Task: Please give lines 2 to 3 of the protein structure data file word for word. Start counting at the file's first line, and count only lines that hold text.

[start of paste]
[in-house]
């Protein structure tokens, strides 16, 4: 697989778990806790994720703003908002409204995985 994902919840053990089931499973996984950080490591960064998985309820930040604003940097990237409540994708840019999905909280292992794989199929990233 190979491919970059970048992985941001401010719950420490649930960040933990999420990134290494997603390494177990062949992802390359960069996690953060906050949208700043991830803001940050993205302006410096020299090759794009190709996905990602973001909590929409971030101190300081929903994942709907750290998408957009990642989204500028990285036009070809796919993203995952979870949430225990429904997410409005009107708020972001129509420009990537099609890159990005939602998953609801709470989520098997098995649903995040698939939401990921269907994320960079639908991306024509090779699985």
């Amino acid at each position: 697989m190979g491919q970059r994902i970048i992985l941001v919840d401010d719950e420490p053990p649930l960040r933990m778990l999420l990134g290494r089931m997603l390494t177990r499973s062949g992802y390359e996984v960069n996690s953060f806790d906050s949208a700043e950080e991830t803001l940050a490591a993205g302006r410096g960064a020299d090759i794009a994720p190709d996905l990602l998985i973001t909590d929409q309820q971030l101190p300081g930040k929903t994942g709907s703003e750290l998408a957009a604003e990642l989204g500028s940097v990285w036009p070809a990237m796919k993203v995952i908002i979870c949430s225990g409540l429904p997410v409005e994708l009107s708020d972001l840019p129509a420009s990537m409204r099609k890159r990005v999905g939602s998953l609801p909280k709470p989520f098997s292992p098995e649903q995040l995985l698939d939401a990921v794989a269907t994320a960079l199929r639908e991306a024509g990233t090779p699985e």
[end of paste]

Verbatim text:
């Protein structure tokens, strides 16, 4: 697989778990806790994720703003908002409204995985 994902919840053990089931499973996984950080490591960064998985309820930040604003940097990237409540994708840019999905909280292992794989199929990233 190979491919970059970048992985941001401010719950420490649930960040933990999420990134290494997603390494177990062949992802390359960069996690953060906050949208700043991830803001940050993205302006410096020299090759794009190709996905990602973001909590929409971030101190300081929903994942709907750290998408957009990642989204500028990285036009070809796919993203995952979870949430225990429904997410409005009107708020972001129509420009990537099609890159990005939602998953609801709470989520098997098995649903995040698939939401990921269907994320960079639908991306024509090779699985």
């Amino acid at each position: 697989m190979g491919q970059r994902i970048i992985l941001v919840d401010d719950e420490p053990p649930l960040r933990m778990l999420l990134g290494r089931m997603l390494t177990r499973s062949g992802y390359e996984v960069n996690s953060f806790d906050s949208a700043e950080e991830t803001l940050a490591a993205g302006r410096g960064a020299d090759i794009a994720p190709d996905l990602l998985i973001t909590d929409q309820q971030l101190p300081g930040k929903t994942g709907s703003e750290l998408a957009a604003e990642l989204g500028s940097v990285w036009p070809a990237m796919k993203v995952i908002i979870c949430s225990g409540l429904p997410v409005e994708l009107s708020d972001l840019p129509a420009s990537m409204r099609k890159r990005v999905g939602s998953l609801p909280k709470p989520f098997s292992p098995e649903q995040l995985l698939d939401a990921v794989a269907t994320a960079l199929r639908e991306a024509g990233t090779p699985e």